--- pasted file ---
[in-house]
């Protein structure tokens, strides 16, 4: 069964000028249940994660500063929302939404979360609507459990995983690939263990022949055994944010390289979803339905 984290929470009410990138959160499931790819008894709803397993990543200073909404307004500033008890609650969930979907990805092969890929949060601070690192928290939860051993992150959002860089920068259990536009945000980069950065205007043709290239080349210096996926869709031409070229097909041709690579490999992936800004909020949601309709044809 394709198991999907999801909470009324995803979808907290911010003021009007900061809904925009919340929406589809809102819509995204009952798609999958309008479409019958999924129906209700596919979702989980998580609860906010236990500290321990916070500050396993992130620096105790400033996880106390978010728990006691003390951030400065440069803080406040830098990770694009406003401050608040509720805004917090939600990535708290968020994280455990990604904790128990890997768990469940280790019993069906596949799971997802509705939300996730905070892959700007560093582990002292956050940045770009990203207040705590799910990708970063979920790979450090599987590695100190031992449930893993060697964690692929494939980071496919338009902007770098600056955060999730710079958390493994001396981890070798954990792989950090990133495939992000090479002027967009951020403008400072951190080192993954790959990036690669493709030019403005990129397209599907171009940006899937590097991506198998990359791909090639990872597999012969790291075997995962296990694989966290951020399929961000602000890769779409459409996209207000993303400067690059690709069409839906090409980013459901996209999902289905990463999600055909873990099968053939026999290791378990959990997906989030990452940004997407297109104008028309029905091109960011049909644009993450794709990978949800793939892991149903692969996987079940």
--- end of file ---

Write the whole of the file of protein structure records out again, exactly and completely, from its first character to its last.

[in-house]
């Protein structure tokens, strides 16, 4: 069964000028249940994660500063929302939404979360609507459990995983690939263990022949055994944010390289979803339905 984290929470009410990138959160499931790819008894709803397993990543200073909404307004500033008890609650969930979907990805092969890929949060601070690192928290939860051993992150959002860089920068259990536009945000980069950065205007043709290239080349210096996926869709031409070229097909041709690579490999992936800004909020949601309709044809 394709198991999907999801909470009324995803979808907290911010003021009007900061809904925009919340929406589809809102819509995204009952798609999958309008479409019958999924129906209700596919979702989980998580609860906010236990500290321990916070500050396993992130620096105790400033996880106390978010728990006691003390951030400065440069803080406040830098990770694009406003401050608040509720805004917090939600990535708290968020994280455990990604904790128990890997768990469940280790019993069906596949799971997802509705939300996730905070892959700007560093582990002292956050940045770009990203207040705590799910990708970063979920790979450090599987590695100190031992449930893993060697964690692929494939980071496919338009902007770098600056955060999730710079958390493994001396981890070798954990792989950090990133495939992000090479002027967009951020403008400072951190080192993954790959990036690669493709030019403005990129397209599907171009940006899937590097991506198998990359791909090639990872597999012969790291075997995962296990694989966290951020399929961000602000890769779409459409996209207000993303400067690059690709069409839906090409980013459901996209999902289905990463999600055909873990099968053939026999290791378990959990997906989030990452940004997407297109104008028309029905091109960011049909644009993450794709990978949800793939892991149903692969996987079940």